Table 1 Development of the coefficient of total and non-judicial (per 10.000 inhabitants) of the Continued Cash Benefit Programme of Social Assistance (BPC) in Brazil, from 1998 to 2014. 

Year Number of benefits granted to PwD for the year (1) Population from 0 to 64 years (2) Coefficient of grants to PwD per 10 thousand inhab. (3) Benefits granted judicially to PwD (4) Percentage of judicial grants (%) Coefficient of nonjudicial grants to PwD per 10 thousand inhab. (3)
1998 138,528 159,408,459 8.7 ––– ––– –––
1999 109,847 161,574,034 6.8 ––– ––– –––
2000 107,915 163,726,137 6.6 ––– ––– –––
2001 88,387 165,888,577 5.3 ––– ––– –––
2002 144,301 167,976,072 8.6 ––– ––– –––
2003 119,096 169,994,582 7.0 ––– ––– –––
2004 141,198 171,952,349 8.2 9,497 6.7 7.7
2005 132,578 173,852,503 7.6 16,069 12.1 6.7
2006 131,774 175,688,292 7.5 19,423 14.7 6.4
2007 145,245 177,456,142 8.2 25,321 17.4 6.8
2008 178,900 179,146,245 10.0 28,545 16.0 8.4
2009 166,924 180,744,946 9.2 31,340 18.8 7.5
2010 207,396 182,244,390 11.4 31,530 15.2 9.7
2011 185,935 183,647,517 10.1 33,088 17.8 8.3
2012 174,013 184,953,422 9.4 35,205 20.2 7.5
2013 186,027 186,162,628 10.0 41,060 22.1 7.8
2014 183,465 187,279,396 9.8 44,525 24.3 7.4

Sources: (1) Historical Database of Social Security. Available at: http://www3.dataprev.gov.br/infologo/; (2) IBGE - Population Estimates, available at: http://tabnet.datasus.gov.br/cgi/deftohtm.exe?ibge/cnv/poptuf.def; (3) Own elaboration; (4) MDS. 2015 BPC Bulletin, available at: http://www.mds.gov.br/.

The new disability evaluation model came into effect in the second half of 2009. The joinpoint method (Figure 1) analysis revealed a significant increased trend of the grant coefficient from 1998 to 2004, at a yearly rate of 2.84%. An alternative model, which takes the years of 2000 and 2010 as inflection points, revealed that, when the medical disability assessment model was in place under the exclusive responsibility of INSS medical experts, a non-significant yearly decline of 14.67 % was reported in the first two years of the series - which may have been due to the elimination of the grant based on a report issued by a SUS service – followed by a significant yearly increase of 5.26% up to 2010. The upward trend seems to have reversed in the last four years of the series, after, therefore, the adoption of the new model, since the coefficient showed a slight (not significant) yearly decline of 1.53% compared to the maximum peak of 2010, but remained stable at levels similar to 2008, the last year of the exclusively medical evaluation.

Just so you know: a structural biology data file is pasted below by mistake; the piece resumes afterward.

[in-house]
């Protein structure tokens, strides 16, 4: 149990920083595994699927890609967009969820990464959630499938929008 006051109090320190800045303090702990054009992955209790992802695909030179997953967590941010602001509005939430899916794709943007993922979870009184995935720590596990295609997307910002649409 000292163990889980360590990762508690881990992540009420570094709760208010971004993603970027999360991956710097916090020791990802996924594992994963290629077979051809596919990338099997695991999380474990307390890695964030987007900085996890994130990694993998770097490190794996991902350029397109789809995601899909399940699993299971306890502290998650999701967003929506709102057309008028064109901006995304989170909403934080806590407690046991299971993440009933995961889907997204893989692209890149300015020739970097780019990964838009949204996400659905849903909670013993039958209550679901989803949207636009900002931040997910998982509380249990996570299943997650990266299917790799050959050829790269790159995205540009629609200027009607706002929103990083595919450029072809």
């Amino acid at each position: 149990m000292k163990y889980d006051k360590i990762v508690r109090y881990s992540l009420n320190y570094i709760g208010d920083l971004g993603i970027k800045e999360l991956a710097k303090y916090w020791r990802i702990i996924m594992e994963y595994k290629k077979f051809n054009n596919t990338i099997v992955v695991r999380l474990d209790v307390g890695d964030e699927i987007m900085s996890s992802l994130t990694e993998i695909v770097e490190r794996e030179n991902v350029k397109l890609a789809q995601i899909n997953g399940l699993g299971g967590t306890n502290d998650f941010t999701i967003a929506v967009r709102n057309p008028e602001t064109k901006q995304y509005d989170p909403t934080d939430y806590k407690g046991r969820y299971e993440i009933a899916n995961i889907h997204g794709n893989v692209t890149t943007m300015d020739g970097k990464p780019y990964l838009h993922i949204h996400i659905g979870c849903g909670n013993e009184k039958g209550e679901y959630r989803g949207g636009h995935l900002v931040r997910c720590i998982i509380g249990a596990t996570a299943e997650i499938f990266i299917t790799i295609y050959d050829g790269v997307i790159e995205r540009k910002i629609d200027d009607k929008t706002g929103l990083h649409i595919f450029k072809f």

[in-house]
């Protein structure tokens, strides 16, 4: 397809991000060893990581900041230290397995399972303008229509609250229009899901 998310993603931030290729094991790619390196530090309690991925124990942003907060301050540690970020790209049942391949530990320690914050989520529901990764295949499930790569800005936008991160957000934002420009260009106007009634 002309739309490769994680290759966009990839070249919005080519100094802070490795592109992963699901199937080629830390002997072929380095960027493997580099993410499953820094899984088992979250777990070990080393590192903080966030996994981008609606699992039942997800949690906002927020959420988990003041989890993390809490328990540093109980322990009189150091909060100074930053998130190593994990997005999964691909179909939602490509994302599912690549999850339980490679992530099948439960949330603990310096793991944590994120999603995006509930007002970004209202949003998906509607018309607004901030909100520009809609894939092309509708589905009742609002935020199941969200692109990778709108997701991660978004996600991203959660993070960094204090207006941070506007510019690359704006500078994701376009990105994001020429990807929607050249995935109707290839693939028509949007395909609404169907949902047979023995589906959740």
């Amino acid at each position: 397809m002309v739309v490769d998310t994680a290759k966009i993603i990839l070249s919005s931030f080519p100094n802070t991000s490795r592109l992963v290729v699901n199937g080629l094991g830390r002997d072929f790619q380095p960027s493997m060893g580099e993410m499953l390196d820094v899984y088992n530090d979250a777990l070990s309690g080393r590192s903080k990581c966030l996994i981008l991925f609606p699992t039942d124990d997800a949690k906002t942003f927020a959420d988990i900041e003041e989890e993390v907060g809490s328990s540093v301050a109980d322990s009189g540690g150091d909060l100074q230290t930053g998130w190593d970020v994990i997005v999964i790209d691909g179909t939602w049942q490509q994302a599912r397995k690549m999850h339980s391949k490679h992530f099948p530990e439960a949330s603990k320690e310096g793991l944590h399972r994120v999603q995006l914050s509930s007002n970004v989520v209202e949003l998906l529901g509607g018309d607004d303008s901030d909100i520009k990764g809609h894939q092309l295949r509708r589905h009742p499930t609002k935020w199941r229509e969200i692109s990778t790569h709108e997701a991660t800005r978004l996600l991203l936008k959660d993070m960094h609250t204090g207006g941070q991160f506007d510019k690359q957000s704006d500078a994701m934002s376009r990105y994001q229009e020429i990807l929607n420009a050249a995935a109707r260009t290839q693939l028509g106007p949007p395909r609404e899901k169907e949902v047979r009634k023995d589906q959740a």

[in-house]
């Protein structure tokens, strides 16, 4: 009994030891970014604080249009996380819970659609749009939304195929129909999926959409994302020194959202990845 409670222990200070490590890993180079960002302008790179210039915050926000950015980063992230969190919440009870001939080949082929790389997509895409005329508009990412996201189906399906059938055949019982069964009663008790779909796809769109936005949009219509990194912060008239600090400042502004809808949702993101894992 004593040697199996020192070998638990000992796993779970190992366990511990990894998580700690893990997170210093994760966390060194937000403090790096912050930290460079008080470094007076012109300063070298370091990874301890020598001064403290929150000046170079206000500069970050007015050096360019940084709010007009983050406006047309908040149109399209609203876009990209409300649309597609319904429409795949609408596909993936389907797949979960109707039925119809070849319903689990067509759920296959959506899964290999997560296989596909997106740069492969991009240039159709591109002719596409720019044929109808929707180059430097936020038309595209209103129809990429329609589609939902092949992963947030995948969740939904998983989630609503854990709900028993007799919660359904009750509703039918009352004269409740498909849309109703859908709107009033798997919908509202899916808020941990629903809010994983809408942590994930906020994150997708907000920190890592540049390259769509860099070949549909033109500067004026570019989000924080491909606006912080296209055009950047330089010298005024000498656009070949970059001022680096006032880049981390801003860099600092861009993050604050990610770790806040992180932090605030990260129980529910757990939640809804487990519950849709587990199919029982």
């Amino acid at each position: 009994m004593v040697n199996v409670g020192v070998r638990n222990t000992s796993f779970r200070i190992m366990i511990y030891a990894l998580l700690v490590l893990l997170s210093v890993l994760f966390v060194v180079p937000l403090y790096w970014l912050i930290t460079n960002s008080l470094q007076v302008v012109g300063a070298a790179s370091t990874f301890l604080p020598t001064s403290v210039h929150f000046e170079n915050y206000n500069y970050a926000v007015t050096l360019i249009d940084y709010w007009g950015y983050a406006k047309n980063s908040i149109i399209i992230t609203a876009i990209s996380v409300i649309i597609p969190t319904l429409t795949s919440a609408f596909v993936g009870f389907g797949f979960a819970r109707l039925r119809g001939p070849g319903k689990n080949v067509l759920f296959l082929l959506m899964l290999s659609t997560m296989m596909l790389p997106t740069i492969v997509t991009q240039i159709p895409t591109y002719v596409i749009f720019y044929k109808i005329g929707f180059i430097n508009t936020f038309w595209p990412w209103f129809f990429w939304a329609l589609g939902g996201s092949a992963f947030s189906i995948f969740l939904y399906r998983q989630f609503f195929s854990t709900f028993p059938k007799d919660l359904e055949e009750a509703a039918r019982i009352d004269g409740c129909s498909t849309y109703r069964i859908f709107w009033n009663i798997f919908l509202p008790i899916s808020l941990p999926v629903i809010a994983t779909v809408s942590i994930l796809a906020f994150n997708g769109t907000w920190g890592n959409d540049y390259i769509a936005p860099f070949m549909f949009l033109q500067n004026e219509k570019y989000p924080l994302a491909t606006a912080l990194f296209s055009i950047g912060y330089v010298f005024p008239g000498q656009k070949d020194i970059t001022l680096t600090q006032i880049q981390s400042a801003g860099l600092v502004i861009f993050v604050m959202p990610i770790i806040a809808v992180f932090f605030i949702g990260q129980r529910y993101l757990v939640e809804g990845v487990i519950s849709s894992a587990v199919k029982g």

Source: Own elaboration based on data collected in the Historical Database of Social Security (available at: http://www3.dataprev.gov.br/infologo/) and IBGE - Population Estimates (available at: http://tabnet.datasus.gov.br/cgi/deftohtm.exe?ibge/cnv/poptuf.def).

Figure 1 Coefficient of grants per 10,000 inhabitants observed and expected through the join point method and annual rate of change, by time segment. Brazil, 1998 to 2014.Λ Indicates annual percentage change (APC) other than zero (α = 0.05). 

Judicially granted benefits (Table 1) increased steadily between 2004 and 2014, when the proportion of court grants exceeded 24%. The trend towards policy judicialization has a strong impact on the grant levels, which is evident from the coefficient of non-judicial grants, which showed inverse but not significant trends before and after 2010: annual increase of 4.21% from 2004 to 2010 and annual decrease of 3.58% from 2010 to 2014, a relatively greater decrease than that shown by the general grants (Figure 2).

Source: Own elaboration based on data collected in the 2015 BPC Bulletin published by the Ministry of Social Development (available at: http://www.mds.gov.br) and IBGE - Population Estimates (available at: http://tabnet.datasus.gov.br/cgi/deftohtm.exe?ibge/cnv/poptuf.def).

Figure 2 Coefficient of non-judicial grants per 10,000 inhabitants observed and expected through the join point method and annual rate of change, by time segment. Brazil, 1998 to 2014.Λ Indicates annual percentage change (APC) other than zero (α = 0.05).